On May 21, 2020, the U.S. Department of the Treasury published a proposed rule (the “Proposed Rule”) that would significantly broaden the scope of mandatory filing requirements of the Committee on Foreign Investment in the United States (“CFIUS”) for foreign investments involving U.S. critical technology businesses.

The Proposed Rule abandons the current restriction to specified industries and focuses on whether the target develops, tests, or manufactures critical technologies that would require a license for export—whether or not the critical technologies are exported or sold to third parties at all (e.g., proprietary manufacturing technologies)—to the jurisdiction of the foreign investor and its parent entities, effectively creating different mandatory notification requirements for different countries.

The Proposed Rule would:

  • Expand the CFIUS mandatory critical technology notification requirement to cover foreign investments in all industries, if the target U.S. business develops, tests, or manufactures technology that would require a license or other authorization under any of the four main U.S. export control regimes to export or transfer to any foreign party in the ownership chain of the investors in the transaction.
  • Complicate the mandatory CFIUS notification analysis by requiring parties to identify the export control status of all products, software, and technology produced, designed, tested, manufactured, fabricated, or developed by the U.S. business (whether or not sold to third parties), all jurisdictions relevant to the investors, and the corresponding licensing requirements, potentially introducing significant delays.
  • Provide a significant exemption from the mandatory notification requirement for a wide range of dual-use goods, software, and technology eligible for export to a list of countries thought to pose a low risk of diversion, based on an existing license exception in the export control rules.

The Proposed Rule also clarifies the ownership rules used to determine when an investor linked to a foreign government is required to file with CFIUS for an investment in a sensitive U.S. technology, infrastructure, or data business.

Please click here to read the full alert memorandum.

On May 15, 2020, the U.S. Department of Commerce, Bureau of Industry and Security (BIS) issued an interim final rule (the Interim Rule) amending the direct product rule under the Export Administration Regulations (EAR) to further restrict Huawei Technologies Co., Ltd. (Huawei) and its affiliates designated on the Entity List from receiving semiconductor and other products produced outside the United States using U.S.-origin software and technology.  The changes, which are effective immediately (but subject to two savings clauses), could have a significant impact on the ability of non-U.S. foundries that manufacture semiconductor products for Huawei and its affiliates (e.g., HiSilicon) using U.S.-origin software or technology to continue to do so (and could have a corresponding significant impact on the competitiveness of U.S. semiconductor manufacturing equipment and software).  BIS also extended the temporary general license (TGL) that authorizes certain activities subject to the EAR involving Huawei and its affiliates through August 13, 2020.[1] Continue Reading BIS Expands Export Restrictions on Huawei, Extends Temporary General License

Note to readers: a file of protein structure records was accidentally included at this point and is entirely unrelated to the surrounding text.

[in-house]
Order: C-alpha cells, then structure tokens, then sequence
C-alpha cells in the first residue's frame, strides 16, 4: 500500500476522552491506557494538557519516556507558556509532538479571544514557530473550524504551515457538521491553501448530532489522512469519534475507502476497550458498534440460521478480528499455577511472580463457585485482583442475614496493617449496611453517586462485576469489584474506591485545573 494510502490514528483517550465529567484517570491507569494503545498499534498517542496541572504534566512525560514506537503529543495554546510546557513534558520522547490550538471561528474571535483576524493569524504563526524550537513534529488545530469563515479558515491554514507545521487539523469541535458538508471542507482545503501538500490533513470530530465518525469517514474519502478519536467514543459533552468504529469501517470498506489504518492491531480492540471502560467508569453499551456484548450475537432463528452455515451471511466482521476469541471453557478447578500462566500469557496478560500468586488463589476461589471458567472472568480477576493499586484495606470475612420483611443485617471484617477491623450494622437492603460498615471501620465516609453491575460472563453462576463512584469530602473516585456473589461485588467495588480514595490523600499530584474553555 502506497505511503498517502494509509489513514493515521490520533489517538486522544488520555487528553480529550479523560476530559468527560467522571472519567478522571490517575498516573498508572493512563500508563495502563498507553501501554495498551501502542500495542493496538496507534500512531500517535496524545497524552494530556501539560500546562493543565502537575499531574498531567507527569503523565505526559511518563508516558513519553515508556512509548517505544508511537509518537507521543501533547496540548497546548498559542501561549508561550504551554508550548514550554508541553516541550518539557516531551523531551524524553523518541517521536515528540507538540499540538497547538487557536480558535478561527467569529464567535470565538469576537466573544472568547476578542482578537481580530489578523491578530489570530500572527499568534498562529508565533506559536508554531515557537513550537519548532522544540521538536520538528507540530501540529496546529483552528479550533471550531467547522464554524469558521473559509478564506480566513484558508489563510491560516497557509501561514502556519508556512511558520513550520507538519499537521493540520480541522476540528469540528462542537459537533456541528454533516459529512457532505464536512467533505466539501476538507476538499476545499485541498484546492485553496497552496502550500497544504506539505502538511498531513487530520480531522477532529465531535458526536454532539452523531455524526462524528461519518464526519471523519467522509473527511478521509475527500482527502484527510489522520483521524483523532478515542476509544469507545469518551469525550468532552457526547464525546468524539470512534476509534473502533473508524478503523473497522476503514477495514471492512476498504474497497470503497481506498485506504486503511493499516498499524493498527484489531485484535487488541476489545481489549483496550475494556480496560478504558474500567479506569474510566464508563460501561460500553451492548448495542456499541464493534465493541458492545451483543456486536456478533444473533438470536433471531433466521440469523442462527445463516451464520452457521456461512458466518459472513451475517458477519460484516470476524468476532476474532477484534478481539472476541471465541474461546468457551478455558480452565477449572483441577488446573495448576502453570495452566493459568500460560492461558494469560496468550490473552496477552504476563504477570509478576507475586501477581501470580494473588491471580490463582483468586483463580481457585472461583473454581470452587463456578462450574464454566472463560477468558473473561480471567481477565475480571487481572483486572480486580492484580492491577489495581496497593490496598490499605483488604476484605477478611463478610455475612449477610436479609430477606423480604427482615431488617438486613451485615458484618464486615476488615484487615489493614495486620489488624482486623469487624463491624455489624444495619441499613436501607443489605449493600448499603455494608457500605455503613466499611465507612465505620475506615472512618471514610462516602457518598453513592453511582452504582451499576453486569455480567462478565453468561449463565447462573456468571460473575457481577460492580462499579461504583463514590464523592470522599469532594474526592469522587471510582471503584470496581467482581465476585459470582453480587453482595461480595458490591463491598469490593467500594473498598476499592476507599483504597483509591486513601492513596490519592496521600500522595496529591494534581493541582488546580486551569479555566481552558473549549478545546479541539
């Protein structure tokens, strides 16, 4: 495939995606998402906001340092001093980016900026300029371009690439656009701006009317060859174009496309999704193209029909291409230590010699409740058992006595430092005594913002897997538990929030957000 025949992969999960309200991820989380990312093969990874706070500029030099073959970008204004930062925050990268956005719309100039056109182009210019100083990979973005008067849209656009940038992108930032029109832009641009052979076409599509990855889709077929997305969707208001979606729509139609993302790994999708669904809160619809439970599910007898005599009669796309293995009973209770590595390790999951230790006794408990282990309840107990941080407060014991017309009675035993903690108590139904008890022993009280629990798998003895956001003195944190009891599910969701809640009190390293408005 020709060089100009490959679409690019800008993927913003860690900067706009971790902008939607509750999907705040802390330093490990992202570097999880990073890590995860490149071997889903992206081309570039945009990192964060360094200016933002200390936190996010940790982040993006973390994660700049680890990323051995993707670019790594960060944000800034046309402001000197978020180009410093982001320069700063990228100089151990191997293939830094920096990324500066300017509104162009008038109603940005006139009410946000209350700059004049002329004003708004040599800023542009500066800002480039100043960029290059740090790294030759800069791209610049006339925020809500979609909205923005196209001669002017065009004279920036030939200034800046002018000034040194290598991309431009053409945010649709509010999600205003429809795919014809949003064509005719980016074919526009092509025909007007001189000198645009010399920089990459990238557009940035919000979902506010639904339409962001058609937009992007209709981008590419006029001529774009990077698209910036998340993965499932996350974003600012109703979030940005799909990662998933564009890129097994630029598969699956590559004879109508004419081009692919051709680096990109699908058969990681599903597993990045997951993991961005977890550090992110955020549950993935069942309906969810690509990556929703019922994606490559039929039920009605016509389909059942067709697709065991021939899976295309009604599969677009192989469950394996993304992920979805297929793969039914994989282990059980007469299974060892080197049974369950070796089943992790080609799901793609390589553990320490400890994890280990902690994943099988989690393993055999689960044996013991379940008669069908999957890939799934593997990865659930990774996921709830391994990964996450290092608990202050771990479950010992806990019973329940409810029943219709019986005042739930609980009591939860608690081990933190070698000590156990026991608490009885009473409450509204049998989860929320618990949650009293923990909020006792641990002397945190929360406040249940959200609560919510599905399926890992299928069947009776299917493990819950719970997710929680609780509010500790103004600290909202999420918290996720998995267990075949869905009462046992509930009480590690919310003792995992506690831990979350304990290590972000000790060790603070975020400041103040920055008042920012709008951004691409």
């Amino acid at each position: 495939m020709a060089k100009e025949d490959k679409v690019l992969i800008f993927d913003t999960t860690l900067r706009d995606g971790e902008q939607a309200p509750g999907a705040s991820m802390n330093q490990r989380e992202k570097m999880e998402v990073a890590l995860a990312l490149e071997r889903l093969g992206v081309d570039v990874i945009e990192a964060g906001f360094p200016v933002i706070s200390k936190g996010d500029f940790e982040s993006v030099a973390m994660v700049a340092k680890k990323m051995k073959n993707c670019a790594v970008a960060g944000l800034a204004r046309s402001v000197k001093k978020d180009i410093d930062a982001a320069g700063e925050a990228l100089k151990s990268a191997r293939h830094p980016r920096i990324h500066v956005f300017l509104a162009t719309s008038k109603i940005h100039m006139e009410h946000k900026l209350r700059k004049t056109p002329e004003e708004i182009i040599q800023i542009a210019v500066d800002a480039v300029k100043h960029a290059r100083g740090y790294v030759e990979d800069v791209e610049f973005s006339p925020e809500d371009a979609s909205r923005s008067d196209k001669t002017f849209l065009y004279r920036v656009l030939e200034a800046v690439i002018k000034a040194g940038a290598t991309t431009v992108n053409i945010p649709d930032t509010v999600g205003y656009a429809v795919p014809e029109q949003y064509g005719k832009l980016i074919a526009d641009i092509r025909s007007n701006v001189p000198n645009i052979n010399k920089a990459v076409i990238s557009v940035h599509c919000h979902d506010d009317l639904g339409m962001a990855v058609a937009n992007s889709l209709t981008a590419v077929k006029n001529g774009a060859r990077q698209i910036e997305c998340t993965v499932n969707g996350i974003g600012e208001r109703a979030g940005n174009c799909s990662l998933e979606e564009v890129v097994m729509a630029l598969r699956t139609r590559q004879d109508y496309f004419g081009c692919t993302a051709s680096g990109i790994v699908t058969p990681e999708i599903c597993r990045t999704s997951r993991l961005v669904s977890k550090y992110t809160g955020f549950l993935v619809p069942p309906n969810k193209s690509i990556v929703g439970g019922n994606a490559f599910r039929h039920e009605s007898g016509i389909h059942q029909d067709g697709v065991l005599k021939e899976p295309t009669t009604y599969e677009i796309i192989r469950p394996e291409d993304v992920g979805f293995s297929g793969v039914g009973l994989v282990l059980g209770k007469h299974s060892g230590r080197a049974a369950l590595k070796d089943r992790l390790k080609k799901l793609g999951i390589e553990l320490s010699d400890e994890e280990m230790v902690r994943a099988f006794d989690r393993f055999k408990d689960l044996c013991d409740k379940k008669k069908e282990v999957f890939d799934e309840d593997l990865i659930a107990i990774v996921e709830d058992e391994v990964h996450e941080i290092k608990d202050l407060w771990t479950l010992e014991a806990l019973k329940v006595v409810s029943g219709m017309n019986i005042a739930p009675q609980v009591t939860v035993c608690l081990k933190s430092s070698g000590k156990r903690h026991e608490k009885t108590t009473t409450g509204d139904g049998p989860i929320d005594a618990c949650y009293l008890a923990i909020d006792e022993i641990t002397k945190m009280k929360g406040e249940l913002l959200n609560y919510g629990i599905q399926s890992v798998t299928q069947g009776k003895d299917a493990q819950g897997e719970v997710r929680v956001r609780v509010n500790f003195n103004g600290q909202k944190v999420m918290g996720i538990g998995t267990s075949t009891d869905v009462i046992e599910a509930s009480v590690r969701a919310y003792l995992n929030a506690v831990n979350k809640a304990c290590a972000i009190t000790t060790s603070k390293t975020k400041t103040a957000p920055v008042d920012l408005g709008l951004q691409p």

The COVID-19 pandemic has created market conditions ripe for increased cross border investment as businesses scramble for capital and investors target distressed assets.  The Committee on Foreign Investment in the United States (CFIUS) is focused on the trend.  Senior Department of Defense officials have recently and repeatedly stressed the need for the active use of CFIUS reviews to protect against “adversarial capital coming into our markets for nefarious means” during the current economic crisis.  Against this backdrop, U.S. businesses and foreign investors must be mindful of the CFIUS implications of acquisitions and financing transactions (including the exercise of creditors’ rights with respect to distressed companies).  The attached memorandum explores these issues and available approaches to mitigating them.

Please click here to read the full alert memorandum.

On April 28, 2020, the U.S. Department of Commerce, Bureau of Industry and Security (BIS) published two final rules and one proposed rule[1] that will result in tighter restrictions on exports, reexports, and in-country transfers of dual-use items subject to the Export Administration Regulations (EAR) and controlled for national security reasons to China, Russia, Venezuela, and a number of other countries.  Companies involved in exports and reexports of controlled items to these countries should carefully review the changes. Continue Reading BIS Tightens National Security Export Controls

Today, the U.S. Department of the Treasury (“Treasury”) published an interim rule (the “Interim Rule”) implementing the filing fee provisions of the Foreign Investment Risk Review Modernization Act (“FIRRMA”) along the lines set out in Treasury’s proposal of March 9. The Committee on Foreign Investment in the United States (“CFIUS”) will assess tiered filing fees for all final notifications filed on or after May 1 (whether or not a draft notification was filed before May 1). The Interim Rule is open for public comment until June 1, 2020.

Please click here to read the full alert memorandum.